As Robert Dahl has shown in his book How Democratic is the American Constitution?, our Constitution provides several mechanisms for insuring rule by a minority. One is the great disparity in the value of the suffrage. Voters in sparsely populated states, such as Wyoming, elect two senators that represent about 500,000 people. In California, the two senators represent some 35,000,000 people. This means that the weight of one’s vote in Wyoming is far greater (by 70 times!) than the weight of one’s vote in California. And in a Senate vote, the two Senators from Wyoming can negate the votes of California’s two Senators. Another such mechanism is the electoral college, which is another way in which losers can still win. The electoral college came into play most recently and most decisively in the 2000 presidential election. A third mechanism is the “first past the post”, or “winner take all” systems that afford no proportional share of votes to the second, third, or fourth place finisher in an election.

Notwithstanding these three mechanisms, the appearance of popular democracy must be preserved. So the rich and well connected must also still find ways to maintain the appearance of real democracy, even while they are greatly outnumbered by a factor of 50-60 to 1. Therefore, the ruling elite must find other ways of making up for being vastly outnumbered at the polls. This is why it is so important for such elites to shape the public mind. A recent example of this phenomenon occurred when the wealthiest Americans succeeded in repealing an “estate” or “inheritance tax” levied only on several thousand of the richest families in America by dubbing it a “death tax”, whose repeal generated popular support, in the wake of millions of dollars spent to shape public opinion. (This amazing feat is largely a result of the belief that every American has a chance to become rich, despite all the evidence to the contrary. As Bill Moyers said recently, “the surest way to become rich is to choose your parents well“. So even poor people supported the repeal in the fanciful belief that they might one day need this “tax relief”.)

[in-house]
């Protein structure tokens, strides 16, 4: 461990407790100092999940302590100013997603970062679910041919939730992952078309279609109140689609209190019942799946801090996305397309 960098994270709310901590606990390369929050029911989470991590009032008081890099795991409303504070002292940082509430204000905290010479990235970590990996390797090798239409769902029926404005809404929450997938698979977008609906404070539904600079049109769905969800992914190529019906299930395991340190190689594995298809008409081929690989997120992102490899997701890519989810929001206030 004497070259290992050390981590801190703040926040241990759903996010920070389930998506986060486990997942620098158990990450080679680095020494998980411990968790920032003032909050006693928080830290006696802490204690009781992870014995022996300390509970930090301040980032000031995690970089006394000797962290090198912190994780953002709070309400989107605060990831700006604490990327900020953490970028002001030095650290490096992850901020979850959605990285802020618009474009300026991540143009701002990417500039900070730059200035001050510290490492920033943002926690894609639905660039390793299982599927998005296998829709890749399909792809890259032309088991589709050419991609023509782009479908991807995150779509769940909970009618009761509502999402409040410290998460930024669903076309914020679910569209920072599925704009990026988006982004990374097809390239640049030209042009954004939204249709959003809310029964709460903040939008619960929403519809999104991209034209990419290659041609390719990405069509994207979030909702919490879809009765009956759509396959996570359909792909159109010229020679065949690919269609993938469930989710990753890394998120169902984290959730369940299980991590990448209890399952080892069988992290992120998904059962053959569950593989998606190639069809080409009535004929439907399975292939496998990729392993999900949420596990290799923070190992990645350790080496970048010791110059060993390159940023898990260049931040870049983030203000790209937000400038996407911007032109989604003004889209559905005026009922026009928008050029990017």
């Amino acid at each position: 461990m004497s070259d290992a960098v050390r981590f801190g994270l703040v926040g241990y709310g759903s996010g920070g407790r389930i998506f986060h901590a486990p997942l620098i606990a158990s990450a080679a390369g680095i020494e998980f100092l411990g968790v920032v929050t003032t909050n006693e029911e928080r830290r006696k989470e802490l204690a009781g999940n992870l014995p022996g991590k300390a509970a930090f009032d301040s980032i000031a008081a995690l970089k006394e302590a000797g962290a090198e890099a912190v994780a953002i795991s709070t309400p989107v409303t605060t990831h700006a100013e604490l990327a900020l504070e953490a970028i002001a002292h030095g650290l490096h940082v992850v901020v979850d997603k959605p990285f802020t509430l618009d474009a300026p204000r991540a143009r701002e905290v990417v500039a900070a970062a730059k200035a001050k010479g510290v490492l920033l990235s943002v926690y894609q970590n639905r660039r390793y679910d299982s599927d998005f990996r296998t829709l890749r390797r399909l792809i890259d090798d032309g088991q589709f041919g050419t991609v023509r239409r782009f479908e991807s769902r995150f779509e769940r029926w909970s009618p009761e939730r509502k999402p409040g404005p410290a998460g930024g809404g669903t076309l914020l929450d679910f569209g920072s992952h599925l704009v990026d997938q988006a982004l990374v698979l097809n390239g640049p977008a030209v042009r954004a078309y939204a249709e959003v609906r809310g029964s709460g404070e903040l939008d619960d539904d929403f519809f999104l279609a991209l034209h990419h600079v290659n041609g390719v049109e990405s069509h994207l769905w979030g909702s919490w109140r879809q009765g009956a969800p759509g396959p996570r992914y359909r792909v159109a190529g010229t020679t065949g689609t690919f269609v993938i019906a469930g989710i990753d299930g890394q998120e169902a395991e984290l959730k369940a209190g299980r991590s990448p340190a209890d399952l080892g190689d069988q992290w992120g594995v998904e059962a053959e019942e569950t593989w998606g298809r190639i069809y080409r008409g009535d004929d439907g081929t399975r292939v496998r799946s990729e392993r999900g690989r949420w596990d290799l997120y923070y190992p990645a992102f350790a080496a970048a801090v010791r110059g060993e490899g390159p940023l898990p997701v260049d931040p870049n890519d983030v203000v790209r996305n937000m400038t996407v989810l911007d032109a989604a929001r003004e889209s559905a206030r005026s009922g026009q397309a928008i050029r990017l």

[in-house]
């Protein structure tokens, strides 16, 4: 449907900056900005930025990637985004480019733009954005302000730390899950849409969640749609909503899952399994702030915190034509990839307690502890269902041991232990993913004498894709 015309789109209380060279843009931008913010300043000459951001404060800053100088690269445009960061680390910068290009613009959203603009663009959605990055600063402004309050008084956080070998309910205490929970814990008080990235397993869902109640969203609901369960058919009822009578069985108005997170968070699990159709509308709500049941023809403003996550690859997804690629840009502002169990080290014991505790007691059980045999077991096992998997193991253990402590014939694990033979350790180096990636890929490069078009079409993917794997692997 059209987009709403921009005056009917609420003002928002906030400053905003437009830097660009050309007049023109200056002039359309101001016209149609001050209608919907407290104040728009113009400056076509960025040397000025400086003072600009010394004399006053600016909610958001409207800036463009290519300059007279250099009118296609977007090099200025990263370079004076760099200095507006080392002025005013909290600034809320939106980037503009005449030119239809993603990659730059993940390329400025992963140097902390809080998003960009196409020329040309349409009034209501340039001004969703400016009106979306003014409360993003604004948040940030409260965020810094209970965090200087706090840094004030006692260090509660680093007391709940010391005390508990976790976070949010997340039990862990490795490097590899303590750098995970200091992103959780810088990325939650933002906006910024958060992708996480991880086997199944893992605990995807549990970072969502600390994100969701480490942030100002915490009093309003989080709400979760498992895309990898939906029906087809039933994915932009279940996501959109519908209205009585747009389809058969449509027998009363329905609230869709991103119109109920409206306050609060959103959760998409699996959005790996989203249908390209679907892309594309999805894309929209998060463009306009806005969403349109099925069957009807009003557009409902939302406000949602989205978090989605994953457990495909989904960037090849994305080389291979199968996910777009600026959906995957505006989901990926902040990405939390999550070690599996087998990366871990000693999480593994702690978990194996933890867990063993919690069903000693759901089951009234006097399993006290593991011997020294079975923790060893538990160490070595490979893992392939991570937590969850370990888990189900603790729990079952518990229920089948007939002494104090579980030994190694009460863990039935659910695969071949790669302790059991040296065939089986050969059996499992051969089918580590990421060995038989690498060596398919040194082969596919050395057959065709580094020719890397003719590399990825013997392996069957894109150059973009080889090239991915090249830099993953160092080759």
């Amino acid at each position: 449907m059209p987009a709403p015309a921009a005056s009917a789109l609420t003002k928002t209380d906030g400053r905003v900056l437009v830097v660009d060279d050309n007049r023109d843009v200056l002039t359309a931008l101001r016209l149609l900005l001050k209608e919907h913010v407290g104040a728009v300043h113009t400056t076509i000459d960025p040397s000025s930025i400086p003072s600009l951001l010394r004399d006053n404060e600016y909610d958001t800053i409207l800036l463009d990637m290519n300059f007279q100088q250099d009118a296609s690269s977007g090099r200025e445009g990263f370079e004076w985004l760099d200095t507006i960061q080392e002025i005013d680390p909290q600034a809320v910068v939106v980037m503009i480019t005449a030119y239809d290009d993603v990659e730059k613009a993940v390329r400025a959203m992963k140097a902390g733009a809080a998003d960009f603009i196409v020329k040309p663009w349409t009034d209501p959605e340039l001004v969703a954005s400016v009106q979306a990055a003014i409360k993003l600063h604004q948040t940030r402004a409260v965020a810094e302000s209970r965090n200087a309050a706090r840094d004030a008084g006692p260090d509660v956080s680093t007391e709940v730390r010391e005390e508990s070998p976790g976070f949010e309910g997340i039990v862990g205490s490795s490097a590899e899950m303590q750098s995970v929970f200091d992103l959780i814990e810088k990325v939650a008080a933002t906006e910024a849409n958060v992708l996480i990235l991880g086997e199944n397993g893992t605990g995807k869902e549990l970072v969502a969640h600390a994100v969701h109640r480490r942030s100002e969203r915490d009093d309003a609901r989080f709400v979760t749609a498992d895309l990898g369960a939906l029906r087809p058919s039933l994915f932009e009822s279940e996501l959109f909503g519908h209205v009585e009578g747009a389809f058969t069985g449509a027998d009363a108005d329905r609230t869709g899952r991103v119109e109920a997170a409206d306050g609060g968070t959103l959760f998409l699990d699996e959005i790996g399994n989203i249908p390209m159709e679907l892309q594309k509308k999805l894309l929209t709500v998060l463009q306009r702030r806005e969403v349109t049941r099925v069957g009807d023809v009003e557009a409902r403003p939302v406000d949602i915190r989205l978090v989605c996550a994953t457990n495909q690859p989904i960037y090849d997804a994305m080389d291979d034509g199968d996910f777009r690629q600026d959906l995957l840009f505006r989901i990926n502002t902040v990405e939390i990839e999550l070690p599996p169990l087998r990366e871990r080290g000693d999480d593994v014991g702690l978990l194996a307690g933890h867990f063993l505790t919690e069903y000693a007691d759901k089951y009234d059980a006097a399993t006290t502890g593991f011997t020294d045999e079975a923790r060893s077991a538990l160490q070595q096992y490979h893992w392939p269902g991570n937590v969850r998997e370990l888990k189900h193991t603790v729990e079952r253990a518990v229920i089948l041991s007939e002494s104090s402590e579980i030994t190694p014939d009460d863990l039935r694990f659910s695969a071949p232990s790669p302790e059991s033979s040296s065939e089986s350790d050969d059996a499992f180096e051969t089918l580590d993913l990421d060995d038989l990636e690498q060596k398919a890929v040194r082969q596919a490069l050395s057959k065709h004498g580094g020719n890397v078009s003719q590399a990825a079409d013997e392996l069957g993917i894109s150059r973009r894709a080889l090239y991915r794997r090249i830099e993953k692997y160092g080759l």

Huge public opinion and marketing machines, along with the advertising industry provide commercial forms of propaganda. Their success flows from their ability to keep people self-indulgent, to keep people consuming, to keep them on the debt treadmill, and to keep them complacent, self-absorbed, and hedonistic.